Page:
‘He was the best informed, liveliest and most innovative gardening writer of our times’ GUARDIAN
‘Infuriating, irascible … a brilliant gardener and a brilliant writer’ Monty Don, Observer
Christo Lloyd was recognised as one of the foremost gardeners and garden writers of the 20th century. Here, for the first time, is the definitive collection of his best, most informative, and so often amusing, garden writing.
Christo on gardening: Ours, in its humble way, is an art as well as a craft. At the same time it keeps us in touch with the earth, the seasons, and with that complex of interrelated forces both animate and inanimate which we call nature. It is a humanizing occupation.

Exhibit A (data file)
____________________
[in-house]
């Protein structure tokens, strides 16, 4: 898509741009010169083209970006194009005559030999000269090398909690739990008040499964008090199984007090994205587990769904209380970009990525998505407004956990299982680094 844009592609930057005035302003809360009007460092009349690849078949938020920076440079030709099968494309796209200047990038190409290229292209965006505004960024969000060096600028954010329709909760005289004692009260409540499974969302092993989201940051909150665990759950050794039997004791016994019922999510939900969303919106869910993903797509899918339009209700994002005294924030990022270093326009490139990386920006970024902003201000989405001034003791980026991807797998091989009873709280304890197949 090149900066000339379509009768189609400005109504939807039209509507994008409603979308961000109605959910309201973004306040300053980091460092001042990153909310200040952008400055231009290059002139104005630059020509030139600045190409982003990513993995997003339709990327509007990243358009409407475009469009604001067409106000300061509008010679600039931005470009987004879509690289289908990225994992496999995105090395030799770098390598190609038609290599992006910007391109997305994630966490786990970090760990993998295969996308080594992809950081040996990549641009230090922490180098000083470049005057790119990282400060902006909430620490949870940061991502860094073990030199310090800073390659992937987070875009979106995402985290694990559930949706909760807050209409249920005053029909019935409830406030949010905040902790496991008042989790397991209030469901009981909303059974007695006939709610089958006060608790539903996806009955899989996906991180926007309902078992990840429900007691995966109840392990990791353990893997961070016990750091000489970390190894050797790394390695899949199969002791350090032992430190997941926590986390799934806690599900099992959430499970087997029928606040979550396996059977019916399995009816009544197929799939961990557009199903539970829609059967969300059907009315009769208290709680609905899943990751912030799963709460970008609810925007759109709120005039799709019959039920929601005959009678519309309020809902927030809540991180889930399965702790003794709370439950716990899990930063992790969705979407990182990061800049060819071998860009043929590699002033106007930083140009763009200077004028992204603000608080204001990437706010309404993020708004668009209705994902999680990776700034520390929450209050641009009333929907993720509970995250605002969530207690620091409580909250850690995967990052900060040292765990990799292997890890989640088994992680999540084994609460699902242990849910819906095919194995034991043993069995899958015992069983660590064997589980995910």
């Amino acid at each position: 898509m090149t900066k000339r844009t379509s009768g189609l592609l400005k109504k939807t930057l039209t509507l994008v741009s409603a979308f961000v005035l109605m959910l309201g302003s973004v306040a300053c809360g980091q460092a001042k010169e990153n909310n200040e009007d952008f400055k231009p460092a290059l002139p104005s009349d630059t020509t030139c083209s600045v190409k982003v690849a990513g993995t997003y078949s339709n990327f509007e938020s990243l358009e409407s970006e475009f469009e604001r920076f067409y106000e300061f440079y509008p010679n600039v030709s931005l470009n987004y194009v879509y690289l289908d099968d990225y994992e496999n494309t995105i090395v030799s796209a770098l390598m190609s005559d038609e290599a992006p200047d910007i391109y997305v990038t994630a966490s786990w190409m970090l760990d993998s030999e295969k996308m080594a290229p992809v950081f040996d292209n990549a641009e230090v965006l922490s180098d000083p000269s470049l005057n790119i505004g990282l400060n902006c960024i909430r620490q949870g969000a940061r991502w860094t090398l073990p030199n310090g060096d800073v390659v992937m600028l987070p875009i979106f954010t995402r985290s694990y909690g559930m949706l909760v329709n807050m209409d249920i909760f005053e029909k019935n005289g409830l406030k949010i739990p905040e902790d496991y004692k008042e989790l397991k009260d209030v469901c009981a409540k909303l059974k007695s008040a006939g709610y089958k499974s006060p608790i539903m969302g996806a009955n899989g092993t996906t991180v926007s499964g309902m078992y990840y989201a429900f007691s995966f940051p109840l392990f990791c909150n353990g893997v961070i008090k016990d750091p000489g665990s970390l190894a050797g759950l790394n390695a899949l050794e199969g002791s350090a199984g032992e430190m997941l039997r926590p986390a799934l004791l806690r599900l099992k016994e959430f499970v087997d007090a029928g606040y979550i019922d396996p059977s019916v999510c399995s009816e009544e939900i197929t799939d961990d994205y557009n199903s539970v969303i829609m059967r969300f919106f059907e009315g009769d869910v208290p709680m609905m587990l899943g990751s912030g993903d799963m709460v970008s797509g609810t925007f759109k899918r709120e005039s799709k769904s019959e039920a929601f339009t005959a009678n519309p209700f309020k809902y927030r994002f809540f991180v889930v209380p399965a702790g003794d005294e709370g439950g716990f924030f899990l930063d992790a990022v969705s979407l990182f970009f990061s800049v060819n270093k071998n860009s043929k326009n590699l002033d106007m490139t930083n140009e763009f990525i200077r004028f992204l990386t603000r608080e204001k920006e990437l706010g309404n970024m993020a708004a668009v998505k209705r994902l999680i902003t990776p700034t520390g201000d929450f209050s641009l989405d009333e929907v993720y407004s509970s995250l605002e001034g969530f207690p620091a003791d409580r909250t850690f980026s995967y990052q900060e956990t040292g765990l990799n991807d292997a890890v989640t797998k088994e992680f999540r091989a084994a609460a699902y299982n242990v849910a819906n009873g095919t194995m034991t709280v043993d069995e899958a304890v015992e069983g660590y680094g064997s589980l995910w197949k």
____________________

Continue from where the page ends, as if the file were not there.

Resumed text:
On weeding: Many gardeners will agree that hand-weeding is not the terrible drudgery that it is often made out to be. Some people find in it a kind of soothing monotony. It leaves their minds free to develop the plot for their next novel or to perfect the brilliant repartee with which they should have encountered a relative’s latest example of unreasonableness.
Accompanying a major BBC1 series presented by David Dimbleby, and an exhibition at Tate Britain, A Picture of Britain is a celebration of the British landscape and the art that it has inspired, from Constable to Lowry, from Turner to Nash. From the slopes of Snowdonia to the industrial Black Country, from the grandeur of the Scottish Highlands to the meadows of Suffolk, the British landscape has inspired artists and writers for generations. This remarkable book, read by all four contributors, captures our rich cultural heritage, creating for the listener A Picture of Britain.
(p) 2006 Orion Publishing Group
What is it about bikes that leaves so many of us powerless to resist?